Pluche, Noël-Antoine

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(b. Reims, France, 13 November 1688; d. La Varenne-Saint-Maur, near Paris, France, 19 November 1761)

scientific popularization.

Pluche, whose father died when he was twelve years old, came from a modest family. His mother intended that he should become a priest, and he began theological studies at an early age. He became a subdeacon at the age of fifteen and was ordained in 1712. In 1710 Pluche began teaching humanities at the seminary in Reims, where, upon his ordination, he obtained the chair of rhetoric. He was interested in ancient languages, science, and the fine arts, and he also played music, tried his hand at poetry, and wrote plays in which his pupils acted. About 1713 he wrote Abrégé de l’histoire de Reims, which was published under a pseudonym in 1721.

Meanwhile, Pluche had become identified with the Jansenists and was suspected of opposing the positions pronounced in the papal bull Unigenitus (1713). As a result, he had to give up his post and leave Reims in 1717. He was appointed principal at the collège of Laon but had to relinquish the post the following year when he refused to sign any retraction. Fearing that the king would grant his superiors the lettre de cachet that they were seeking against him, Pluche, under the assumed name of the Abbé Noël, took refuge with the intendant of Normandy, Monsieur de Gasville, who placed him in charge of his son’s education. Having become acquainted at Rouen with a rich Englishman, Lord Stafford, Pluche learned English and gave what were then called physics lessons—actually natural history—to the latter’s son.

Henceforth, Pluche gained his livelihood from teaching and from land rentals. He continued to support himself in the same manner when, soon after, he left Normandy for Paris, where he gave lessons in history and geography.

Pluche gave up teaching entirely for several years in order to write Le spectacle de la nature, which appeared in eight volumes between 1732 and 1750. His efforts were well rewarded, for the work enjoyed an immediate and immense success. According to the estimate of C. V. Doan, the work, along with its abridgments and adaptations, went through at least fifty-seven editions in France, seventeen in England, and several more in other European countries. In the inventory Daniel Mornet made of the books in five hundred private libraries of the period, he found Le spectacle in 206 of them. Well known by the educated public, the work played an important role in the education of children of wealthy families and was sometimes even used as a textbook of natural science. Le spectacle is explicitly didactic, and for a time Pluche had even thought of calling it “La physique des enfants.” Composed mainly in the form of dialogues between a young nobleman, his parents, and a prior, it is an idealization of Pluche’s activities as tutor to the Stafford family.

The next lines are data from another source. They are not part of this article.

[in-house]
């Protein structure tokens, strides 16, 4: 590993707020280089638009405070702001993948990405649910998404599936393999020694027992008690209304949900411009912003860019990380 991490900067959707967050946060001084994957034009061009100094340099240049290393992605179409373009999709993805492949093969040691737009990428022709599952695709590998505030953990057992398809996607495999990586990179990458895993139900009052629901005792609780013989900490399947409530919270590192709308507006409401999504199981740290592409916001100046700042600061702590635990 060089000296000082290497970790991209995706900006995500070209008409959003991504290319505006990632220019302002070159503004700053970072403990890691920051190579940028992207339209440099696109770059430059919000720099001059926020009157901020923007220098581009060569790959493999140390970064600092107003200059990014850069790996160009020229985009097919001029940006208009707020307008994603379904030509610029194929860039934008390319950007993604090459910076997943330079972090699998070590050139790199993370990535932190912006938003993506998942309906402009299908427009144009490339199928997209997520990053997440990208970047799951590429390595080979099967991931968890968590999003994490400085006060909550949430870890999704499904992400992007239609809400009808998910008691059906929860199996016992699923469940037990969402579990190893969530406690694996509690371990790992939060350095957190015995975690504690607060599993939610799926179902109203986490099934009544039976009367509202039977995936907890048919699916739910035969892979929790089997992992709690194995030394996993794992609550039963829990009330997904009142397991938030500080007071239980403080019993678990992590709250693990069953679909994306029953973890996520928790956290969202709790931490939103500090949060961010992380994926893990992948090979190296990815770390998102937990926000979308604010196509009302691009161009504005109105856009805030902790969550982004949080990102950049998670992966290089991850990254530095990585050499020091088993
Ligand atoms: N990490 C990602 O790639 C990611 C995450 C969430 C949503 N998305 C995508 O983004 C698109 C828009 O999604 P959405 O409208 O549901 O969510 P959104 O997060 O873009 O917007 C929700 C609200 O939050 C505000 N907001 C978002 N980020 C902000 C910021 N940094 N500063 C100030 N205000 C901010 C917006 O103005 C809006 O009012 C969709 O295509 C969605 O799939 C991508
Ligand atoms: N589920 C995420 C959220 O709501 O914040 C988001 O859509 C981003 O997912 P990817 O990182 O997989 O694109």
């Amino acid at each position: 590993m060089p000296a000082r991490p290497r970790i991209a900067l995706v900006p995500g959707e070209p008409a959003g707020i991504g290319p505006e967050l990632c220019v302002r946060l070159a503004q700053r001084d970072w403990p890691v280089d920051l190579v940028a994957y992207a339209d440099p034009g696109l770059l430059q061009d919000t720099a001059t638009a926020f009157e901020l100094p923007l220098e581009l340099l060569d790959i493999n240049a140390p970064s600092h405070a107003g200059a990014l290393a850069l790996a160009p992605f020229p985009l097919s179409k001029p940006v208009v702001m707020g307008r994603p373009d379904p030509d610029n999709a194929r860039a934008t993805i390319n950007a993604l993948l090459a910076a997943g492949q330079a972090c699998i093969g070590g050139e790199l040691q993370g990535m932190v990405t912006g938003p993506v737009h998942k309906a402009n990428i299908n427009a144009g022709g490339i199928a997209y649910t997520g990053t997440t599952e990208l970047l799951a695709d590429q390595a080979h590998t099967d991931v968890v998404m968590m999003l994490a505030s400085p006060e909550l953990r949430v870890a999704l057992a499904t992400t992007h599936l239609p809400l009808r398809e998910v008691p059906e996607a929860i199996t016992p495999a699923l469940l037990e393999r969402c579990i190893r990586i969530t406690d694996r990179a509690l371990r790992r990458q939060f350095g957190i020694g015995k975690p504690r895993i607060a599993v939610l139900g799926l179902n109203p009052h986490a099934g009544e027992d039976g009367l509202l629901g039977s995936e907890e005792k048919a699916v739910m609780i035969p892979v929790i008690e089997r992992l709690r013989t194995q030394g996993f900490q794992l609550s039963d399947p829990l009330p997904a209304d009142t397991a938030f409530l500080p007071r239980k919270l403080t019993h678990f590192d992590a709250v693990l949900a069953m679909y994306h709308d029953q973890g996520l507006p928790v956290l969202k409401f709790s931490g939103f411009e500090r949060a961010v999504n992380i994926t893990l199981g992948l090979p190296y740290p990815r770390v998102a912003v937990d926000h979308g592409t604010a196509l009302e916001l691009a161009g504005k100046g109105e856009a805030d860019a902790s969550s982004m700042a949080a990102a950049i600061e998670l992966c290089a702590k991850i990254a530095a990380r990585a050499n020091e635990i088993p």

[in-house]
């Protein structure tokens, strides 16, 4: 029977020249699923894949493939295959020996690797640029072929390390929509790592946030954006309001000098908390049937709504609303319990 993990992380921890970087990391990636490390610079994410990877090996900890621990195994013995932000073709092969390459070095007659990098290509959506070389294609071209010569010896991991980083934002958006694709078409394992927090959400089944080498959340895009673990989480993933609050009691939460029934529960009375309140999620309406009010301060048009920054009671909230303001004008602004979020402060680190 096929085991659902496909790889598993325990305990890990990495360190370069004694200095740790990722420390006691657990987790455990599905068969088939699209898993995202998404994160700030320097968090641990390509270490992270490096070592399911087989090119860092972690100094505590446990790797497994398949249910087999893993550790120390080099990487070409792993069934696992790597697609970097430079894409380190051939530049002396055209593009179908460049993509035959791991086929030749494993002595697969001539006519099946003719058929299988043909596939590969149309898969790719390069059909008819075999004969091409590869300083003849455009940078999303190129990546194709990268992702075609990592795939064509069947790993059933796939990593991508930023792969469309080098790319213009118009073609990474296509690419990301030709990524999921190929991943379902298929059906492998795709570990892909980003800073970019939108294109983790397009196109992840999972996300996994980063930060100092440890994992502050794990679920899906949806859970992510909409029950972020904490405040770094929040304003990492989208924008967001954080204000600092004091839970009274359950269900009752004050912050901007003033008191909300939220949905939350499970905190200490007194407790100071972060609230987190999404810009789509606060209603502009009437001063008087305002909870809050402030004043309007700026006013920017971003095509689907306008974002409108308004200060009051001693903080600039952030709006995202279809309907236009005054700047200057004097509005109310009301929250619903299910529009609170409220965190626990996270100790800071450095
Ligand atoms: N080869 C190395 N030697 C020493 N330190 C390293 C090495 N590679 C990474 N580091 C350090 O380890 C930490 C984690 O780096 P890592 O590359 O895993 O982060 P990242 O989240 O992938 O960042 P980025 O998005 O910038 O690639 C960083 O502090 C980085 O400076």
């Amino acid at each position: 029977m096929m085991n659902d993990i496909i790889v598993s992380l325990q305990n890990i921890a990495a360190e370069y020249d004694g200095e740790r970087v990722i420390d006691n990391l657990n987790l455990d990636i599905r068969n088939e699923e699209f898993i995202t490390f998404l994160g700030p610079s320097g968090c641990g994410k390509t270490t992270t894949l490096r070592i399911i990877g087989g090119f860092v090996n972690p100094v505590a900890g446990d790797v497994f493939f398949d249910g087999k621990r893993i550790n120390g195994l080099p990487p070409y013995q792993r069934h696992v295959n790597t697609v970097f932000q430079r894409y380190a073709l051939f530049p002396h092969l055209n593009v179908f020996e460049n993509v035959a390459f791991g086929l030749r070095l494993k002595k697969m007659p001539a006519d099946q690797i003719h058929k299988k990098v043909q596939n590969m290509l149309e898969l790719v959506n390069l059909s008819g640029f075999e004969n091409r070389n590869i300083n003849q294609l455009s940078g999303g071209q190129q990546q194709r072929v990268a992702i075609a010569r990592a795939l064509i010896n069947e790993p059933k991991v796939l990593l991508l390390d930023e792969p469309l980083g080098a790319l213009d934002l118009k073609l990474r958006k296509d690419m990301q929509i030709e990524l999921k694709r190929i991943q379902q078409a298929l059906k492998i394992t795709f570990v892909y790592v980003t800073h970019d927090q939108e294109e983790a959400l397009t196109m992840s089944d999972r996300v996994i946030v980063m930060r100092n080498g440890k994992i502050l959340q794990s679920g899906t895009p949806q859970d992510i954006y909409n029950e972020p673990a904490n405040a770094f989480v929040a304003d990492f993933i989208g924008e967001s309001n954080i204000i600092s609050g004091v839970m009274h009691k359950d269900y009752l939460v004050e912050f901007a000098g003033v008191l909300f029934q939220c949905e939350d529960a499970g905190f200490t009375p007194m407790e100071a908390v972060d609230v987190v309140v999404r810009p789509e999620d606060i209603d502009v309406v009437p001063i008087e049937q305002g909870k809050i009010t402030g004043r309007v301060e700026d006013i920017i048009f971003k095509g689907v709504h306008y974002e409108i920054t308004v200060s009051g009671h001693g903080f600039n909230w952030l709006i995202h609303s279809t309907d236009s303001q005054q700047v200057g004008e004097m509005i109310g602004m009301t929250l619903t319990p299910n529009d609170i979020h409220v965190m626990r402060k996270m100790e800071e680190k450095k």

From the publication of the first volume of Le spectacle, contemporaries pointed out that Pluche had borrowed extensively from Derham. Pluche’s familiarity with the English literature of the period is obvious, and he often cited Hales, Burnet, and Woodward, as well as Derham. Indeed, Pluche’s work lay outside the mainstream of eighteenth-century French natural science, since he rejected most aspects of Enlightenment thought. He found his vein in the current of natural theology that had been developing in England since John Ray, and it was this way of thinking that he introduced with astonishing success to the French public.

Like Linnaeus. Pluche thought that nature was created for man to admire, a spectacle that cannot be conceived without the spectator. Man is necessary to the creation in a more fundamental way; in him, all beings find, directly or indirectly, their reason for existence, which is nothing other than to be useful and edifying to man.

The relationship of spectacle to spectator guarantees man’s importance but at the same time sets a limit to knowledge. A spectacle is something that presents itself to the eye; it consists of the exterior of things and the relationships that can be perceived between them. Pluche’s epistemology was completely utilitarian and pragmatic. “To claim to penetrate the very heart of nature; to wish to relate effects to their particular causes; to wish to understand the artifice and the play of the springs (ressorts) and the smallest elements of which these springs are composed: this is a risky enterprise, in which success is too uncertain” (Spectacle, I, ix). “It is not always the most brilliant speculations nor the choice of the most exotic materials that is most profitable. I prefer Monsieur de Réaumur busy exterminating moths by means of an oily fleece; or increasing fowl production by making them hatch without the help of their mothers, than Monsieur Bernoulli absorbed in algebra, or Monsieur Leibniz calculating the various advantages and disadvantages of the possible worlds” (Spectacle, I, 475). Always reluctant to adopt any theoretical stance, even one of limited generality, Pluche was never really a Newtonian; he inclined to accept the Abbé de Molières’s compromise between Newtonian physics and Cartesian vortices.